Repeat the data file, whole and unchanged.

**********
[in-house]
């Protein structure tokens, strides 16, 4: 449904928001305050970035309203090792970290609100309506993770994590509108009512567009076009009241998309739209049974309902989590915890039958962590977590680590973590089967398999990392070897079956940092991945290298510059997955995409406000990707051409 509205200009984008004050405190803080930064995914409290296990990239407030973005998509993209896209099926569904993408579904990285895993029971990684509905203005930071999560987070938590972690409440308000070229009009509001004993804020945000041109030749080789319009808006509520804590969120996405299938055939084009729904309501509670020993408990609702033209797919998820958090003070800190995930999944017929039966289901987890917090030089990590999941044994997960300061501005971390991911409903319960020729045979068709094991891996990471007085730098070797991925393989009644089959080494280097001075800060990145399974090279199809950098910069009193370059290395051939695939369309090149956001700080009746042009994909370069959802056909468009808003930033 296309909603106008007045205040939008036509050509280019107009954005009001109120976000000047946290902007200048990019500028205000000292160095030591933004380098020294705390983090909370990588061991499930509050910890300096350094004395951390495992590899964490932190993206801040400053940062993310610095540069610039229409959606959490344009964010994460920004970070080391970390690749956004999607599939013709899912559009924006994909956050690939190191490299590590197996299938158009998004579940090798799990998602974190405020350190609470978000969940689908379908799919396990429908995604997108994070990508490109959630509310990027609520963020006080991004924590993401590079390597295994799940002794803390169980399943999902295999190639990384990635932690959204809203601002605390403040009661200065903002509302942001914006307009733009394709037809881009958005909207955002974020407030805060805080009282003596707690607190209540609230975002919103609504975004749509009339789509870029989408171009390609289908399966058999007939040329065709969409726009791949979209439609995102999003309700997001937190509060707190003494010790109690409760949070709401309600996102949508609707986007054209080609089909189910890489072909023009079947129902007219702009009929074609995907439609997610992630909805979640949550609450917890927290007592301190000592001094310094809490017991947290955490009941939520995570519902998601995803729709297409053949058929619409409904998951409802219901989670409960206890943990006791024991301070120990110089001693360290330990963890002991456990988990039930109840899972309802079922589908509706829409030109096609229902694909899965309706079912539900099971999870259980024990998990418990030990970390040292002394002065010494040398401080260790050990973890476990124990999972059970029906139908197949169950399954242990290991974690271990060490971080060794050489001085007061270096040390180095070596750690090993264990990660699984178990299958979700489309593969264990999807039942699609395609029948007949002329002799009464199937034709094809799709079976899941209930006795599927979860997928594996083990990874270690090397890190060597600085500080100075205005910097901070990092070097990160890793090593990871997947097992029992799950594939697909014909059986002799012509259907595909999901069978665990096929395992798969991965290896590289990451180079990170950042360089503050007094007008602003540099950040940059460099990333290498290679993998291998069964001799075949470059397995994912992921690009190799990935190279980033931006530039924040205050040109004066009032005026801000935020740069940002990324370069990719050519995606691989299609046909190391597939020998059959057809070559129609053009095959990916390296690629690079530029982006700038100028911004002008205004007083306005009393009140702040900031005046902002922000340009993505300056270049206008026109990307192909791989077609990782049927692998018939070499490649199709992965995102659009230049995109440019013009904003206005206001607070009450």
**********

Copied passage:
[in-house]
């Protein structure tokens, strides 16, 4: 449904928001305050970035309203090792970290609100309506993770994590509108009512567009076009009241998309739209049974309902989590915890039958962590977590680590973590089967398999990392070897079956940092991945290298510059997955995409406000990707051409 509205200009984008004050405190803080930064995914409290296990990239407030973005998509993209896209099926569904993408579904990285895993029971990684509905203005930071999560987070938590972690409440308000070229009009509001004993804020945000041109030749080789319009808006509520804590969120996405299938055939084009729904309501509670020993408990609702033209797919998820958090003070800190995930999944017929039966289901987890917090030089990590999941044994997960300061501005971390991911409903319960020729045979068709094991891996990471007085730098070797991925393989009644089959080494280097001075800060990145399974090279199809950098910069009193370059290395051939695939369309090149956001700080009746042009994909370069959802056909468009808003930033 296309909603106008007045205040939008036509050509280019107009954005009001109120976000000047946290902007200048990019500028205000000292160095030591933004380098020294705390983090909370990588061991499930509050910890300096350094004395951390495992590899964490932190993206801040400053940062993310610095540069610039229409959606959490344009964010994460920004970070080391970390690749956004999607599939013709899912559009924006994909956050690939190191490299590590197996299938158009998004579940090798799990998602974190405020350190609470978000969940689908379908799919396990429908995604997108994070990508490109959630509310990027609520963020006080991004924590993401590079390597295994799940002794803390169980399943999902295999190639990384990635932690959204809203601002605390403040009661200065903002509302942001914006307009733009394709037809881009958005909207955002974020407030805060805080009282003596707690607190209540609230975002919103609504975004749509009339789509870029989408171009390609289908399966058999007939040329065709969409726009791949979209439609995102999003309700997001937190509060707190003494010790109690409760949070709401309600996102949508609707986007054209080609089909189910890489072909023009079947129902007219702009009929074609995907439609997610992630909805979640949550609450917890927290007592301190000592001094310094809490017991947290955490009941939520995570519902998601995803729709297409053949058929619409409904998951409802219901989670409960206890943990006791024991301070120990110089001693360290330990963890002991456990988990039930109840899972309802079922589908509706829409030109096609229902694909899965309706079912539900099971999870259980024990998990418990030990970390040292002394002065010494040398401080260790050990973890476990124990999972059970029906139908197949169950399954242990290991974690271990060490971080060794050489001085007061270096040390180095070596750690090993264990990660699984178990299958979700489309593969264990999807039942699609395609029948007949002329002799009464199937034709094809799709079976899941209930006795599927979860997928594996083990990874270690090397890190060597600085500080100075205005910097901070990092070097990160890793090593990871997947097992029992799950594939697909014909059986002799012509259907595909999901069978665990096929395992798969991965290896590289990451180079990170950042360089503050007094007008602003540099950040940059460099990333290498290679993998291998069964001799075949470059397995994912992921690009190799990935190279980033931006530039924040205050040109004066009032005026801000935020740069940002990324370069990719050519995606691989299609046909190391597939020998059959057809070559129609053009095959990916390296690629690079530029982006700038100028911004002008205004007083306005009393009140702040900031005046902002922000340009993505300056270049206008026109990307192909791989077609990782049927692998018939070499490649199709992965995102659009230049995109440019013009904003206005206001607070009450």